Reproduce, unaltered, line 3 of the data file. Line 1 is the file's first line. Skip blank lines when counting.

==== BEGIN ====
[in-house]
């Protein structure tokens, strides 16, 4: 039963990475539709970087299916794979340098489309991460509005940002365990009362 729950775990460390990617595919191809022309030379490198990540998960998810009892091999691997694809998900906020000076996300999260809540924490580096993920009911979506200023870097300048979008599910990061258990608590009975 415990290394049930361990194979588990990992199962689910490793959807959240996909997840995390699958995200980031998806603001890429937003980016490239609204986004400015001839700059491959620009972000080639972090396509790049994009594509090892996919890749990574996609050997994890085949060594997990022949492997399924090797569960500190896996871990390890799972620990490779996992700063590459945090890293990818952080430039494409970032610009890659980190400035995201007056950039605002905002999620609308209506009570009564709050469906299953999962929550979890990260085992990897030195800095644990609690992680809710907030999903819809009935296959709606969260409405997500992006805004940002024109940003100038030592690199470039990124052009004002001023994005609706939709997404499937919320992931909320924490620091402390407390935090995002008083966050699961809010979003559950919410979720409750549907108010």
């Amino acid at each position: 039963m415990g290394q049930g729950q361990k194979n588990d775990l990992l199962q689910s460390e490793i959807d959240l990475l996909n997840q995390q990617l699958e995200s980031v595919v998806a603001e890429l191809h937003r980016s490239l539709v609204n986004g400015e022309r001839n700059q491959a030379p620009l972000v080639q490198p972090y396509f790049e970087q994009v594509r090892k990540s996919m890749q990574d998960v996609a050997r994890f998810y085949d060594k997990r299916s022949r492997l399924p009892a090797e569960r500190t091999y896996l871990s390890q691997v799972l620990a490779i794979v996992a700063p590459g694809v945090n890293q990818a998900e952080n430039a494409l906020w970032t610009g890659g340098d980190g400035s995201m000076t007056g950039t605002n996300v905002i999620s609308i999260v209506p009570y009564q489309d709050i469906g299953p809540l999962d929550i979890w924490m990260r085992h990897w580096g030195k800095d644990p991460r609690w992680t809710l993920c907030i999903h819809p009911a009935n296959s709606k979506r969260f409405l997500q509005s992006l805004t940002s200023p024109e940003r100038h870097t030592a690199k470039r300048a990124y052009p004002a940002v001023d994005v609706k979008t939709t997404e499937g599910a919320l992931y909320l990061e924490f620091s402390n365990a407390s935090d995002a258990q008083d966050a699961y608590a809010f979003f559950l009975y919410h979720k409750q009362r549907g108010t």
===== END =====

């Amino acid at each position: 039963m415990g290394q049930g729950q361990k194979n588990d775990l990992l199962q689910s460390e490793i959807d959240l990475l996909n997840q995390q990617l699958e995200s980031v595919v998806a603001e890429l191809h937003r980016s490239l539709v609204n986004g400015e022309r001839n700059q491959a030379p620009l972000v080639q490198p972090y396509f790049e970087q994009v594509r090892k990540s996919m890749q990574d998960v996609a050997r994890f998810y085949d060594k997990r299916s022949r492997l399924p009892a090797e569960r500190t091999y896996l871990s390890q691997v799972l620990a490779i794979v996992a700063p590459g694809v945090n890293q990818a998900e952080n430039a494409l906020w970032t610009g890659g340098d980190g400035s995201m000076t007056g950039t605002n996300v905002i999620s609308i999260v209506p009570y009564q489309d709050i469906g299953p809540l999962d929550i979890w924490m990260r085992h990897w580096g030195k800095d644990p991460r609690w992680t809710l993920c907030i999903h819809p009911a009935n296959s709606k979506r969260f409405l997500q509005s992006l805004t940002s200023p024109e940003r100038h870097t030592a690199k470039r300048a990124y052009p004002a940002v001023d994005v609706k979008t939709t997404e499937g599910a919320l992931y909320l990061e924490f620091s402390n365990a407390s935090d995002a258990q008083d966050a699961y608590a809010f979003f559950l009975y919410h979720k409750q009362r549907g108010t």